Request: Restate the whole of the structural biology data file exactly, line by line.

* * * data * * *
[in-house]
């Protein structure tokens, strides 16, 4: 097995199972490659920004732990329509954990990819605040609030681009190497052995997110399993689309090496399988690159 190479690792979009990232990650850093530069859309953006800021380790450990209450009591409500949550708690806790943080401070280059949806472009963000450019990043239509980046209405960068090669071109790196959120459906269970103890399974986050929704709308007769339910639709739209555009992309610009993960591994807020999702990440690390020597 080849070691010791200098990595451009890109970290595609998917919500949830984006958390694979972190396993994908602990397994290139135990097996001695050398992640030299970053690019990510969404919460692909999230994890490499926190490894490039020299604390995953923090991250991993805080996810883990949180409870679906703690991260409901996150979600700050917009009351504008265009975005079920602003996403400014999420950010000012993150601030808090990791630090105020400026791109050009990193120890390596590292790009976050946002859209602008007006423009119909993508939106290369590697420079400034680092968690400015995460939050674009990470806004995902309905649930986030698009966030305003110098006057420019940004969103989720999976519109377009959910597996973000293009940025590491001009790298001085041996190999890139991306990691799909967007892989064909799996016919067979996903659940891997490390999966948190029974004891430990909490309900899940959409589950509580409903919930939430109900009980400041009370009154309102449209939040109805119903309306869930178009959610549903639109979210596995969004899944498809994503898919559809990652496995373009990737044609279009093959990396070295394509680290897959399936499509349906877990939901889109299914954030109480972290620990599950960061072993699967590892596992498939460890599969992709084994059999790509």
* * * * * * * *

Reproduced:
[in-house]
């Protein structure tokens, strides 16, 4: 097995199972490659920004732990329509954990990819605040609030681009190497052995997110399993689309090496399988690159 190479690792979009990232990650850093530069859309953006800021380790450990209450009591409500949550708690806790943080401070280059949806472009963000450019990043239509980046209405960068090669071109790196959120459906269970103890399974986050929704709308007769339910639709739209555009992309610009993960591994807020999702990440690390020597 080849070691010791200098990595451009890109970290595609998917919500949830984006958390694979972190396993994908602990397994290139135990097996001695050398992640030299970053690019990510969404919460692909999230994890490499926190490894490039020299604390995953923090991250991993805080996810883990949180409870679906703690991260409901996150979600700050917009009351504008265009975005079920602003996403400014999420950010000012993150601030808090990791630090105020400026791109050009990193120890390596590292790009976050946002859209602008007006423009119909993508939106290369590697420079400034680092968690400015995460939050674009990470806004995902309905649930986030698009966030305003110098006057420019940004969103989720999976519109377009959910597996973000293009940025590491001009790298001085041996190999890139991306990691799909967007892989064909799996016919067979996903659940891997490390999966948190029974004891430990909490309900899940959409589950509580409903919930939430109900009980400041009370009154309102449209939040109805119903309306869930178009959610549903639109979210596995969004899944498809994503898919559809990652496995373009990737044609279009093959990396070295394509680290897959399936499509349906877990939901889109299914954030109480972290620990599950960061072993699967590892596992498939460890599969992709084994059999790509």